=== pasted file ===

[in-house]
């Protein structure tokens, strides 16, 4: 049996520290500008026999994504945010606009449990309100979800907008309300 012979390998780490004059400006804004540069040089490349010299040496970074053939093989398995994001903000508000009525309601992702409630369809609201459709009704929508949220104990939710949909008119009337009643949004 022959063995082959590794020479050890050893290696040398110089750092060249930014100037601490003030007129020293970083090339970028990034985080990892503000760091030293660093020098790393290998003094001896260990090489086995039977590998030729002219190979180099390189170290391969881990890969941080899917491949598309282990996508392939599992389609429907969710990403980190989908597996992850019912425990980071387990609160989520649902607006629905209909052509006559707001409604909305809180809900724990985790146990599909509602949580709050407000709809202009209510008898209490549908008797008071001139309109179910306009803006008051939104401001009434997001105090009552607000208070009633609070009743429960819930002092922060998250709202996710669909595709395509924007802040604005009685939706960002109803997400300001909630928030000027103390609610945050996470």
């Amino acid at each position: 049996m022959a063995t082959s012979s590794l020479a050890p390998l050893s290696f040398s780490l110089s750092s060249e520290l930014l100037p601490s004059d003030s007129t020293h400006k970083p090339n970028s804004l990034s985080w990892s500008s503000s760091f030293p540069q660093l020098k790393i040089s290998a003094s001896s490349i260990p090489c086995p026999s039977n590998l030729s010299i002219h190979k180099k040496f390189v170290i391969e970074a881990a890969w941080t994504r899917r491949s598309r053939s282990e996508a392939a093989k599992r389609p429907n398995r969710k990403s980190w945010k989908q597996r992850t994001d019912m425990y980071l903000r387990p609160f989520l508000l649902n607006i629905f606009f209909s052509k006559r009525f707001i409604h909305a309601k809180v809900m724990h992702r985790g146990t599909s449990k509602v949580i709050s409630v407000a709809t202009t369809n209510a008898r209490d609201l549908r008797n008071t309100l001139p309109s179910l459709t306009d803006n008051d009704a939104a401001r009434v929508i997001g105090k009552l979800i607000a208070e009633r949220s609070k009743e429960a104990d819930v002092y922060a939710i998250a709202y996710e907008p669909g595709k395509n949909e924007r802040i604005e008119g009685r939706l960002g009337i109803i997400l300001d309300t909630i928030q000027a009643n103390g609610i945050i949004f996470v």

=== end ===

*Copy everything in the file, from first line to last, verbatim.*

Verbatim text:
[in-house]
């Protein structure tokens, strides 16, 4: 049996520290500008026999994504945010606009449990309100979800907008309300 012979390998780490004059400006804004540069040089490349010299040496970074053939093989398995994001903000508000009525309601992702409630369809609201459709009704929508949220104990939710949909008119009337009643949004 022959063995082959590794020479050890050893290696040398110089750092060249930014100037601490003030007129020293970083090339970028990034985080990892503000760091030293660093020098790393290998003094001896260990090489086995039977590998030729002219190979180099390189170290391969881990890969941080899917491949598309282990996508392939599992389609429907969710990403980190989908597996992850019912425990980071387990609160989520649902607006629905209909052509006559707001409604909305809180809900724990985790146990599909509602949580709050407000709809202009209510008898209490549908008797008071001139309109179910306009803006008051939104401001009434997001105090009552607000208070009633609070009743429960819930002092922060998250709202996710669909595709395509924007802040604005009685939706960002109803997400300001909630928030000027103390609610945050996470």
């Amino acid at each position: 049996m022959a063995t082959s012979s590794l020479a050890p390998l050893s290696f040398s780490l110089s750092s060249e520290l930014l100037p601490s004059d003030s007129t020293h400006k970083p090339n970028s804004l990034s985080w990892s500008s503000s760091f030293p540069q660093l020098k790393i040089s290998a003094s001896s490349i260990p090489c086995p026999s039977n590998l030729s010299i002219h190979k180099k040496f390189v170290i391969e970074a881990a890969w941080t994504r899917r491949s598309r053939s282990e996508a392939a093989k599992r389609p429907n398995r969710k990403s980190w945010k989908q597996r992850t994001d019912m425990y980071l903000r387990p609160f989520l508000l649902n607006i629905f606009f209909s052509k006559r009525f707001i409604h909305a309601k809180v809900m724990h992702r985790g146990t599909s449990k509602v949580i709050s409630v407000a709809t202009t369809n209510a008898r209490d609201l549908r008797n008071t309100l001139p309109s179910l459709t306009d803006n008051d009704a939104a401001r009434v929508i997001g105090k009552l979800i607000a208070e009633r949220s609070k009743e429960a104990d819930v002092y922060a939710i998250a709202y996710e907008p669909g595709k395509n949909e924007r802040i604005e008119g009685r939706l960002g009337i109803i997400l300001d309300t909630i928030q000027a009643n103390g609610i945050i949004f996470v």